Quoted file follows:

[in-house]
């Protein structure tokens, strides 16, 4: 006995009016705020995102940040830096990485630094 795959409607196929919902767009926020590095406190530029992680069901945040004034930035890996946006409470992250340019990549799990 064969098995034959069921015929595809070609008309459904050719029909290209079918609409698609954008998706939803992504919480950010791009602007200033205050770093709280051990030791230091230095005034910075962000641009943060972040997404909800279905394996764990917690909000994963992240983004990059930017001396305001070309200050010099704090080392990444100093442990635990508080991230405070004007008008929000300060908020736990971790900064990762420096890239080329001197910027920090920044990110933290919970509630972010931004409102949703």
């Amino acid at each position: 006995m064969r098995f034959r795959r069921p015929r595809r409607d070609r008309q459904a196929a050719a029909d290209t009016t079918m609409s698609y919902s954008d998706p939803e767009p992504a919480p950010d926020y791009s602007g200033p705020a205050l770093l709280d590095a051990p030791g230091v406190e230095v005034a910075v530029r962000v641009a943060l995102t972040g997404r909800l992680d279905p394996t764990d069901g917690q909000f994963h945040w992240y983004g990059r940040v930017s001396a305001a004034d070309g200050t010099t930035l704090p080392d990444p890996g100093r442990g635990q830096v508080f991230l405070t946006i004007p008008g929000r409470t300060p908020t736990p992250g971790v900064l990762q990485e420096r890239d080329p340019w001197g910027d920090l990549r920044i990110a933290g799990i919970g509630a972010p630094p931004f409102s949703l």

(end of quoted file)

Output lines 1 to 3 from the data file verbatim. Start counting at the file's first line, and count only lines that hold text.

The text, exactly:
[in-house]
């Protein structure tokens, strides 16, 4: 006995009016705020995102940040830096990485630094 795959409607196929919902767009926020590095406190530029992680069901945040004034930035890996946006409470992250340019990549799990 064969098995034959069921015929595809070609008309459904050719029909290209079918609409698609954008998706939803992504919480950010791009602007200033205050770093709280051990030791230091230095005034910075962000641009943060972040997404909800279905394996764990917690909000994963992240983004990059930017001396305001070309200050010099704090080392990444100093442990635990508080991230405070004007008008929000300060908020736990971790900064990762420096890239080329001197910027920090920044990110933290919970509630972010931004409102949703």
């Amino acid at each position: 006995m064969r098995f034959r795959r069921p015929r595809r409607d070609r008309q459904a196929a050719a029909d290209t009016t079918m609409s698609y919902s954008d998706p939803e767009p992504a919480p950010d926020y791009s602007g200033p705020a205050l770093l709280d590095a051990p030791g230091v406190e230095v005034a910075v530029r962000v641009a943060l995102t972040g997404r909800l992680d279905p394996t764990d069901g917690q909000f994963h945040w992240y983004g990059r940040v930017s001396a305001a004034d070309g200050t010099t930035l704090p080392d990444p890996g100093r442990g635990q830096v508080f991230l405070t946006i004007p008008g929000r409470t300060p908020t736990p992250g971790v900064l990762q990485e420096r890239d080329p340019w001197g910027d920090l990549r920044i990110a933290g799990i919970g509630a972010p630094p931004f409102s949703l």